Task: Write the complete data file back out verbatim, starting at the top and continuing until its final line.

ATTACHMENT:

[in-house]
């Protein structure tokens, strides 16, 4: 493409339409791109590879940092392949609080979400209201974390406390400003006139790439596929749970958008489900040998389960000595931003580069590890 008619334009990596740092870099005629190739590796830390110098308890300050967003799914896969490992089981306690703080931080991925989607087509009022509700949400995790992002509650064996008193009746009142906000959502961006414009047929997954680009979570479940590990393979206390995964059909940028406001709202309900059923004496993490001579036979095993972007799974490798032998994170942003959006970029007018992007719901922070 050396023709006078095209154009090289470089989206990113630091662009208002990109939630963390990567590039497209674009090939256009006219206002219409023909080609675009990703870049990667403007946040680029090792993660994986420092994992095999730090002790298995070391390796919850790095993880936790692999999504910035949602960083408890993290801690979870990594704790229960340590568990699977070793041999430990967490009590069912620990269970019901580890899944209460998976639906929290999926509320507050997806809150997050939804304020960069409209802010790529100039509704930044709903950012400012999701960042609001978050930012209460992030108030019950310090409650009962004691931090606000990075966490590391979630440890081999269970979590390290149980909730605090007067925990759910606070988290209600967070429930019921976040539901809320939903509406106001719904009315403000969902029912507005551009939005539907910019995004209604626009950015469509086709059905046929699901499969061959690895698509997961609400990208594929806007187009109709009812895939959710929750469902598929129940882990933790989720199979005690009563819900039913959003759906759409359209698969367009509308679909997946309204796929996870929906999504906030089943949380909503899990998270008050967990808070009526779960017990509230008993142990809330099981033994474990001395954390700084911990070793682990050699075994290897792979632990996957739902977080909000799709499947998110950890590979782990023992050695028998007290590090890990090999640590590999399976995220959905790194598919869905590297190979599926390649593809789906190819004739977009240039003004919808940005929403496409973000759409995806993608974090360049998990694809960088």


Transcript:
[in-house]
């Protein structure tokens, strides 16, 4: 493409339409791109590879940092392949609080979400209201974390406390400003006139790439596929749970958008489900040998389960000595931003580069590890 008619334009990596740092870099005629190739590796830390110098308890300050967003799914896969490992089981306690703080931080991925989607087509009022509700949400995790992002509650064996008193009746009142906000959502961006414009047929997954680009979570479940590990393979206390995964059909940028406001709202309900059923004496993490001579036979095993972007799974490798032998994170942003959006970029007018992007719901922070 050396023709006078095209154009090289470089989206990113630091662009208002990109939630963390990567590039497209674009090939256009006219206002219409023909080609675009990703870049990667403007946040680029090792993660994986420092994992095999730090002790298995070391390796919850790095993880936790692999999504910035949602960083408890993290801690979870990594704790229960340590568990699977070793041999430990967490009590069912620990269970019901580890899944209460998976639906929290999926509320507050997806809150997050939804304020960069409209802010790529100039509704930044709903950012400012999701960042609001978050930012209460992030108030019950310090409650009962004691931090606000990075966490590391979630440890081999269970979590390290149980909730605090007067925990759910606070988290209600967070429930019921976040539901809320939903509406106001719904009315403000969902029912507005551009939005539907910019995004209604626009950015469509086709059905046929699901499969061959690895698509997961609400990208594929806007187009109709009812895939959710929750469902598929129940882990933790989720199979005690009563819900039913959003759906759409359209698969367009509308679909997946309204796929996870929906999504906030089943949380909503899990998270008050967990808070009526779960017990509230008993142990809330099981033994474990001395954390700084911990070793682990050699075994290897792979632990996957739902977080909000799709499947998110950890590979782990023992050695028998007290590090890990090999640590590999399976995220959905790194598919869905590297190979599926390649593809789906190819004739977009240039003004919808940005929403496409973000759409995806993608974090360049998990694809960088």